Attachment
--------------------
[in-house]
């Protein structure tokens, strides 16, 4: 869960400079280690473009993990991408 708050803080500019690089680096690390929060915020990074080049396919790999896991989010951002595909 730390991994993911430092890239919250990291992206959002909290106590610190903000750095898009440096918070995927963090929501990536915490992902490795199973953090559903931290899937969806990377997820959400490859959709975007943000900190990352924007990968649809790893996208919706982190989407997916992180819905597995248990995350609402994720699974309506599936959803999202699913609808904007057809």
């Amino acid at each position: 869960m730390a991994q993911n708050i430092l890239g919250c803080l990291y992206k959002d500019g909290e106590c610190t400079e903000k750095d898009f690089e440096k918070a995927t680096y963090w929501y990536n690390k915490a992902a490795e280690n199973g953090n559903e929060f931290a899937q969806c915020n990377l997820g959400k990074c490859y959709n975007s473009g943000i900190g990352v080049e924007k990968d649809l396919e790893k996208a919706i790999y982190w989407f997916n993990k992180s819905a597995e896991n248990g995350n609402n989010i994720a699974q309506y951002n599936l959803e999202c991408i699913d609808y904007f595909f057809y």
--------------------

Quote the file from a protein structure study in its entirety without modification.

[in-house]
């Protein structure tokens, strides 16, 4: 869960400079280690473009993990991408 708050803080500019690089680096690390929060915020990074080049396919790999896991989010951002595909 730390991994993911430092890239919250990291992206959002909290106590610190903000750095898009440096918070995927963090929501990536915490992902490795199973953090559903931290899937969806990377997820959400490859959709975007943000900190990352924007990968649809790893996208919706982190989407997916992180819905597995248990995350609402994720699974309506599936959803999202699913609808904007057809």
């Amino acid at each position: 869960m730390a991994q993911n708050i430092l890239g919250c803080l990291y992206k959002d500019g909290e106590c610190t400079e903000k750095d898009f690089e440096k918070a995927t680096y963090w929501y990536n690390k915490a992902a490795e280690n199973g953090n559903e929060f931290a899937q969806c915020n990377l997820g959400k990074c490859y959709n975007s473009g943000i900190g990352v080049e924007k990968d649809l396919e790893k996208a919706i790999y982190w989407f997916n993990k992180s819905a597995e896991n248990g995350n609402n989010i994720a699974q309506y951002n599936l959803e999202c991408i699913d609808y904007f595909f057809y």